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It's not a popularity contest, but Mum has had about a hundred condolence cards.

She thought the postman must be wondering what was going on. He's young but he's been their postman for years and he knew them both from deliveries. Enough to say Hello Mr Warner. Enough to call Mum bab.

Early on in the lockdown he'd called out to her from the end of the drive, Are you staying safe bab?

The next time he came with a parcel, she told him Dad had died.
And he said, Oh bab, I'm so sorry. If there's anything I can do...
And the next day he came with a big bunch of tulips. And said, This is from us, just to let you know we're thinking of you.

There had been a lot of flowers. But these ones were overwhelming.

I have no prior interest in gardening, but I have become focused on nature these last few weeks. What's in bloom, what's coming. The daffodils are past now, the tulips are almost over. We walk to catch the carpets of bluebells before they are gone. Rhododendrons are next. Then roses. The clematis is just beginning.

Everything marks the passage of time. One week since, two weeks, three. It'll be a month next Friday. Mum has had her birthday. Tomorrow is their 40th wedding anniversary. Then Father's Day in June, my birthday, Christmas, my brother's birthday, Dad's. A year.

There were six people allowed at the funeral. It's not a popularity contest but we could have filled that crematorium, easy. Though people found other ways. Some neighbours stood at the end of their drives as the hearse went past. Other friends told Mum they read through the order of service at two o'clock. Or just sat silently for a while.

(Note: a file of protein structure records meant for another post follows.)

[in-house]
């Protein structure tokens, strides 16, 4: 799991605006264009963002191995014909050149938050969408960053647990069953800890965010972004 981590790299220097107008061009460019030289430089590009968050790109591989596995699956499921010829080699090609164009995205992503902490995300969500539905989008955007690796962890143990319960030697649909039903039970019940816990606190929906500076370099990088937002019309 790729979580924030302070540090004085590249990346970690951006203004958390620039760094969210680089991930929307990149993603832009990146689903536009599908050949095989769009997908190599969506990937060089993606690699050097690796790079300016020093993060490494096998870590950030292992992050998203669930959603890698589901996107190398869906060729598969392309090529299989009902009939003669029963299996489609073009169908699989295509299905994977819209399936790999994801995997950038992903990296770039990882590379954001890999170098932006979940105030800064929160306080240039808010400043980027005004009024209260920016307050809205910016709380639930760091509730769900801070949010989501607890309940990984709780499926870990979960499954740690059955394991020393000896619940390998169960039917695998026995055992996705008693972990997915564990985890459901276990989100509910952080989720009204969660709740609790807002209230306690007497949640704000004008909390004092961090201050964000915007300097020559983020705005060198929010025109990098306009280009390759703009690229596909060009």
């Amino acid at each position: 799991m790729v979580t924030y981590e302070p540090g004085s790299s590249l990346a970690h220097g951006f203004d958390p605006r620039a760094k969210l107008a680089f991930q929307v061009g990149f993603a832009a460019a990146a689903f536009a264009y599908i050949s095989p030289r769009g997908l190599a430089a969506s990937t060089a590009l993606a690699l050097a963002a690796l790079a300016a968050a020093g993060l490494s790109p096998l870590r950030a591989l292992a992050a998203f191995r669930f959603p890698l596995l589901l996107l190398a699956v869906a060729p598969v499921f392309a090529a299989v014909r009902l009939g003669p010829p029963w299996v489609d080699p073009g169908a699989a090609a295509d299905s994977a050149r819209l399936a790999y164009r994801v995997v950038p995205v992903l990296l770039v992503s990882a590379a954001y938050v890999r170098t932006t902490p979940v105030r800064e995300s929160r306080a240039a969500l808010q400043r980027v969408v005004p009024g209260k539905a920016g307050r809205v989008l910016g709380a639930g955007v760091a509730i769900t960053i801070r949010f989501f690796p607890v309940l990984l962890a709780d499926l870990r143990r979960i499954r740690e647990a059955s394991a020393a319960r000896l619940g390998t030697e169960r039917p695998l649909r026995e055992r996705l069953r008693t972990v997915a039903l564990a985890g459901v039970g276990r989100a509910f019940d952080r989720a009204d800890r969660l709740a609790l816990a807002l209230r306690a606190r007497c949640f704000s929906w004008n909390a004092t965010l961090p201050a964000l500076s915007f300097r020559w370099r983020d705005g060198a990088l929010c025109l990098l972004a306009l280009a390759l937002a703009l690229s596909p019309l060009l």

There could be no church service. There was no wake. Hugging my brother was a contravention. But Dad wouldn't have minded it being small. He liked just us best anyway.

A friend of Mum's did the flowers for the coffin. Mum wanted them bright and spring-like and they did not disappoint. Tulips, freesias, broom, contorted willow. Plus euphorbia, lilac, bluebells and forget-me-nots from Mum's garden.

Without a church to put them in, we brought them home and laid them on the patio till eventually, they wilted. But the flowers in the pots and the beds rage on; popping up one after another, taking shifts as the days and weeks elapse.

We wondered if we didn't need to tell the postman what had happened. We wondered if he knew. If he knows what it means when suddenly there are lots of cards and flowers. Especially now.

The next time she spoke to him, Mum asked if he knew about the man a few doors down who had died from the virus.
He said, Yes. Mr Edwards.
Then he said, I've had quite a few.
 
***

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I think we're alone now.
When SARS ended.

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Love,
K x

PS Koalafications. Disrupt. Deadly. Pond. Groundhog.
 
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I pay my respects to the Wurundjeri and Boon Wurrung people of the Kulin Nation, on whose unceded land I live and work.

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Keziah Warner · Fitzroy · Melbourne, Victoria 3065 · Australia

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